Navajo Cloud People

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Although Cloud People appear in the sandpaintings of several chants, they are especially featured in those of Navaho Windway. "A cloud painting of some kind is used in every Navaho Wind Chant which lasts five or more days" (New comb). There are ten reproductions in collections. In Black Mustache's myth the hero learned a sandpainting at Earth Charcoal, the place where the Wind had burned its young ones, which as described was almost identical to the radial composition collected by Mrs. Armer at Oraibi in 1924. This latter (or copies of it) is probably the most frequently published of any single sandpainting design. Mrs. Armer published it in color in 1925, calling it the sandpainting of the Pollen Boy (who appears on the central blue square, west of the black circle in its center; the earth with the dark hole where the serpents live) . To explain it she related a variant of the episode of Stolen by Snakes, in which Pollen Boy is the kidnapped child, Dragon Fly the monitor, and the grandfather rescues the boy. The same color plate was published by Berry in 1929, but incorrectly assigned to the Mountain Chant. This reproduction has been copied by Margaret Schevill Link (this is the one in M Coll.) and silk screen reproductions of it are being sold as separate plates. Another copy of it has been published in color as recently as 1960. A black and white reproduction has even appeared in the Boston Evening Transcript. Moreover, Mrs. Armer took two photographs of the Navahos making this sandpainting and these have appeared in her original article, in Berry's paper, in the reprints of the latter in El Palacio, and in two other stories about Mrs. Armer's work, in Discovery and in Travel. All this certainly gives this sandpainting a world's record for publication! The picture is one of the most elaborate sandpaintings for Navaho Windway, with sixteen Cloud People, four at each cardinal position; a bird on top of each quadrantal plant (yellow-headed blackbird on corn, bluebird on beans, goldfinch on squash, a red bird on tobacco); and black and white Dragon Flies guarding the eastern opening.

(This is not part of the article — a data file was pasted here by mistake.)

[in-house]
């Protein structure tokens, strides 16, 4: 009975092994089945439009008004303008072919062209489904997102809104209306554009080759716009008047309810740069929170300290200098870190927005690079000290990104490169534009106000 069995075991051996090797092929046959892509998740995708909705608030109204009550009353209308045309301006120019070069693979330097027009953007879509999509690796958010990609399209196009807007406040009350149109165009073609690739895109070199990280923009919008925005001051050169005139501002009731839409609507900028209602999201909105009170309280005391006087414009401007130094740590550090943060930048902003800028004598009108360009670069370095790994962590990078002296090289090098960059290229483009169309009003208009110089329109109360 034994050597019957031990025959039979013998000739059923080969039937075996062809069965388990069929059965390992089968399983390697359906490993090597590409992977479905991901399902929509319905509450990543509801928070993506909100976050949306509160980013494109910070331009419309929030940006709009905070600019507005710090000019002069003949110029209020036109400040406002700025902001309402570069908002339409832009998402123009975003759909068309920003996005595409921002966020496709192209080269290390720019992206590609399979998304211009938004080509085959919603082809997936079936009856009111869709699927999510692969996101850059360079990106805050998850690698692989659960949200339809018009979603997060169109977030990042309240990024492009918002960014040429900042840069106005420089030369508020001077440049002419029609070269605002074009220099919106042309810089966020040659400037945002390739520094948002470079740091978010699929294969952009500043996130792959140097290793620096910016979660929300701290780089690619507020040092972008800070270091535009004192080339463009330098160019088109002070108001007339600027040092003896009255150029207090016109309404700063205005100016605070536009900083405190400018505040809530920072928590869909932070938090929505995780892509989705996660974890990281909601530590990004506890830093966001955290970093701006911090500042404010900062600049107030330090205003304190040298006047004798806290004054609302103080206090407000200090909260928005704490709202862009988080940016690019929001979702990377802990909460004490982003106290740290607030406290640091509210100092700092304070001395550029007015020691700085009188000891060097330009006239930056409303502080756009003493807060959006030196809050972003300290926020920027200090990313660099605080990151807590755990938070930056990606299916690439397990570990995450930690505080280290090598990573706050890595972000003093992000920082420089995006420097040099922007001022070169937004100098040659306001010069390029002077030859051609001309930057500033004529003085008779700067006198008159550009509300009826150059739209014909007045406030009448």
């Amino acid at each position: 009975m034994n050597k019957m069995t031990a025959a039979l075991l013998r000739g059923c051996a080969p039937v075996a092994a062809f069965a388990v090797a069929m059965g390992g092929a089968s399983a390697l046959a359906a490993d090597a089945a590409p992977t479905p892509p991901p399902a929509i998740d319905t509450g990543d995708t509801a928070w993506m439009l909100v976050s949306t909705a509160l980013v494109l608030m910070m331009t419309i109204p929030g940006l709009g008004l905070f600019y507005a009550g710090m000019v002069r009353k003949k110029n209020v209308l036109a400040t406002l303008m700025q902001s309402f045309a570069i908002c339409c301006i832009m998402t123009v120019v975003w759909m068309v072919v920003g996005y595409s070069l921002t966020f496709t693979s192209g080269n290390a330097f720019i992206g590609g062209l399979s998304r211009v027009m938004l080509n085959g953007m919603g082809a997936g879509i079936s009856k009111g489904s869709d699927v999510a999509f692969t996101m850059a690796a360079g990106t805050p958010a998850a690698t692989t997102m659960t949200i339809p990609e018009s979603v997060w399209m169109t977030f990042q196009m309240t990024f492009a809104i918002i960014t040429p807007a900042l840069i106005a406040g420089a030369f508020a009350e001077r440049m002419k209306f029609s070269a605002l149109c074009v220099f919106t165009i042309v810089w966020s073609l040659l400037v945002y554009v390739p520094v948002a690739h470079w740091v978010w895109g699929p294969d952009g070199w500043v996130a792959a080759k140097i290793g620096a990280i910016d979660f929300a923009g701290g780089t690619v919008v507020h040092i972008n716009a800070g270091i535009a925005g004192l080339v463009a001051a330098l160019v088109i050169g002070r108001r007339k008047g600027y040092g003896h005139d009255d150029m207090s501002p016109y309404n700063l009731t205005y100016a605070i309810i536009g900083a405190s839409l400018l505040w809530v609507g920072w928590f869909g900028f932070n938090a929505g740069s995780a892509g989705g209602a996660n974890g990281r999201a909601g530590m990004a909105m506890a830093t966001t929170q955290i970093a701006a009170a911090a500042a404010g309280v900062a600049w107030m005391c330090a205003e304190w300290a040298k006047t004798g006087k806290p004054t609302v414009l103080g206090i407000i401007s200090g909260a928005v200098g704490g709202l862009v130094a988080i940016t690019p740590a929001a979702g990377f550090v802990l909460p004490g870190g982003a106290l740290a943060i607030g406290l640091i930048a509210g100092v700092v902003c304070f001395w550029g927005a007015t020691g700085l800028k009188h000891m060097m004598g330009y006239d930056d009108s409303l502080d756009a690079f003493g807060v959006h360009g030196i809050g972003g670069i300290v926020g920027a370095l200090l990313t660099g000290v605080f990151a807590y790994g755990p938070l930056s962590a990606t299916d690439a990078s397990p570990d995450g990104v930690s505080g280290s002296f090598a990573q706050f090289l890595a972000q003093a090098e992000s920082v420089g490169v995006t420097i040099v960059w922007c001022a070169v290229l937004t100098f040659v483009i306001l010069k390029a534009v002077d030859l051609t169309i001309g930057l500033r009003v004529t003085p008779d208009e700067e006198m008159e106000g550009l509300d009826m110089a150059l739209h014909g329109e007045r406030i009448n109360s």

Equally elaborate ones in M and B Colls. are similar except that each Cloud Person has a single flint arrow point on its head, there are no birds, the eastern guardians are Big Flies, and the centers are large blue squares bearing sixteen Big Flies ("the blue land where the Big Flies live"-Newcomb; Fig. 47). Four other paintings have Cloud People with single heads but are linear compositions with only four people (Fig. 46 B). One of these collected by Wyman was called Mirage sandpainting by the informant. This has five segments in the body while all the others have four.

Many Heads. The other three paintings are linear with four Cloud People in each, having five (B Coll., Wyman) or six (H Coll.) body segments, three (B Coil., Wyman) or two (H Coll.) heads on the top segment, and two heads on each of the other segments (Fig. 46 C, D). These numerous heads represent the Wind People and their children riding on clouds (Wyman), or the masked faces of Sky People, Rain, Fog, Mist, and Hail, coming through the air wrapped in clouds, the carriages of the Sky Lands, to attend the Wind Chant (Newcomb).

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This site was last updated on November 23, 2017.

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